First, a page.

By Aaron Earls
Throughout the spring and summer, as COVID-19 cases declined across the U.S., most churches returned to in person services with hopes of full pews by the fall. The recent coronavirus upswing has Americans more cautious and church leaders once again looking to adapt.July marked the first time since January that more adults felt pessimistic about the pandemic than optimistic, according to Gallup. Click To Tweet
Confidence that the pandemic was getting better plummeted in July, as more Americans now say the situation is getting worse (45%) than better (40%), according to Gallup. In June, 89% expressed optimism about the COVID situation and only 8% felt things were getting worse. Now, July marked the first time since January that more adults felt pessimistic about the pandemic than optimistic.
The U.S. public also expects the pandemic to stretch to the end of 2021 and possibly beyond. Gallup found 4 in 10 Americans say the level of disruption to travel, school, work, and public events will last through the end of the year (41%), while similar numbers say it will go even longer (42%). Few say things will be back to normal in a few more months (12%) or a few weeks (5%). Those numbers are up dramatically from June when almost as many thought things would be over in a few more weeks (15%) as thought it would stretch into 2022 (17%).
Americans are increasingly worried they will catch COVID-19. Around 3 in 10 (29%) say they are at least somewhat worried they will get the coronavirus, up from 17% last month and at levels last seen in April. July was also the first month the percentage worried they would get COVID grew since October 2020, according to Gallup. Also, worries increased among both vaccinated and unvaccinated Americans, but the vaccinated (33%) are more worried about catching COVID than the unvaccinated (20%).Americans are more likely now than in June to say people without symptoms should stay home as much as possible to avoid contracting or spreading the disease (41% to 35%), according to Gallup. Click To Tweet
In what could be concerning news for churches seeking to use the fall season to launch churchwide ministries, Gallup says Americans are more likely now than in June to say the best advice for people without symptoms is to stay home as much as possible to avoid contracting or spreading the disease (41% now, 35% in June). Though most Americans still say the best advice for those who are healthy is to lead their normal lives as much as possible and avoid interruptions to work and business (59%).
Gallup did find that most Americans have not yet allowed COVID concerns to alter their behavior again. One in 5 (19%) say they are completely or mostly isolating themselves from people outside of their household, essentially unchanged from June (18%). There has also been no meaningful change since last month in the percentage of Americans who are avoiding small gatherings (20%) or large crowds (40%).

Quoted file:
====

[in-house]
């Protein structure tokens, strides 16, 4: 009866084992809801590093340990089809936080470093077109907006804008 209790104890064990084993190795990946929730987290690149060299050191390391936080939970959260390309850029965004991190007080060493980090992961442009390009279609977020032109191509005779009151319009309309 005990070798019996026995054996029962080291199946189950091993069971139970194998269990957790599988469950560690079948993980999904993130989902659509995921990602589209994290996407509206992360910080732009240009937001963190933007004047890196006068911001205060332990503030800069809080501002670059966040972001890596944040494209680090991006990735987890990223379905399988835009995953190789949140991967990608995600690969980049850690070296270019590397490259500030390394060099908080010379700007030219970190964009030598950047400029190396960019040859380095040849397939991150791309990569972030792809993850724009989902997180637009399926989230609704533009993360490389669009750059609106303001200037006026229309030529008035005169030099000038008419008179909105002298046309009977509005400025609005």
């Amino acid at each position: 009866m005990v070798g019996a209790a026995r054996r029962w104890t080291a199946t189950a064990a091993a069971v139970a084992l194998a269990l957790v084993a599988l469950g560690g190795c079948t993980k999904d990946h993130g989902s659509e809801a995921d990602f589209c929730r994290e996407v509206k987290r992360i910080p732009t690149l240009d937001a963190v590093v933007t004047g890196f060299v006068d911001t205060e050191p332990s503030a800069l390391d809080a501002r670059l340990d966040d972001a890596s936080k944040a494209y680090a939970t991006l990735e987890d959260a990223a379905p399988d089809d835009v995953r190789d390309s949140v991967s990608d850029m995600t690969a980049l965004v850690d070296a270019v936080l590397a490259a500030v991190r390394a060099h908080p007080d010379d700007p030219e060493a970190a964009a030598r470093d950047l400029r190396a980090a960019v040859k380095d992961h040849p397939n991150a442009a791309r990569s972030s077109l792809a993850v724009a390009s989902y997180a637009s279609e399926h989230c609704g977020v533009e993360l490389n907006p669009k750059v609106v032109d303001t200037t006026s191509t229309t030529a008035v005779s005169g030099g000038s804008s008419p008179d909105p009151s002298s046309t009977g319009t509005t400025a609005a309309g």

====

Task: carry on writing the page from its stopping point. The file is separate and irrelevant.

In February, 91% of U.S. Protestant churchgoers told Lifeway Research that when COVID-19 is no longer an active threat to people’s health, they planned to attend in-person worship services at least as often as they did prior to the pandemic. As COVID cases rise again and 2 in 5 U.S. adults are still avoiding large crowds, however, churches should not expect everyone to feel comfortable returning to normal.2 in 5 U.S. adults are avoiding large crowds, according to Gallup, which means there may be some churchgoers who do not feel comfortable returning or who may transition back to online attendance. Click To Tweet
Not only may there be some who have not yet attended in-person, the return to COVID pessimism may mean some who have attended previously may transition away from in-person services again. In January 2021, the last month Gallup found Americans more likely to say the pandemic situation was getting worse, 44% of pre-COVID weekly churchgoers said they did not attend any in-person worship services, including 25% who said their church offered such services, according to Lifeway Research.
Church leaders should continue to look for ways to involve and connect with those who are COVID-cautious. For many that means continuing to offer some form of online worship services. Churches should also investigate the possibility of a strictly online group or some means for those uncomfortable being in-person to participate in small group discipleship.
The “unprecedented times” have become quite precedented. While most may not enjoy it and some are vocal in their opposition, Americans are now accustomed to COVID-related adjustments. Church leaders must be prepared to change practices based on changing local circumstances.Churches must be prepared to change practices based on changing local circumstances. Click To Tweet
Jamie Aten and Kent Annan of the Humanitarian Disaster Institute at Wheaton College say churches should approach their pandemic recovery and restart like a marathon not a sprint. That may mean being willing to take what seems to be a step back to ensure long-term progress. It also means embracing the unique strengths and giftings of your church and the people who comprise it.
Churches who continue to serve their people and their neighborhood during this extended difficult moment will eventually come out on the other side with a congregation more united around its mission and a community more open to the gospel.
Aaron Earls is senior writer/editor of LifewayResearch.com.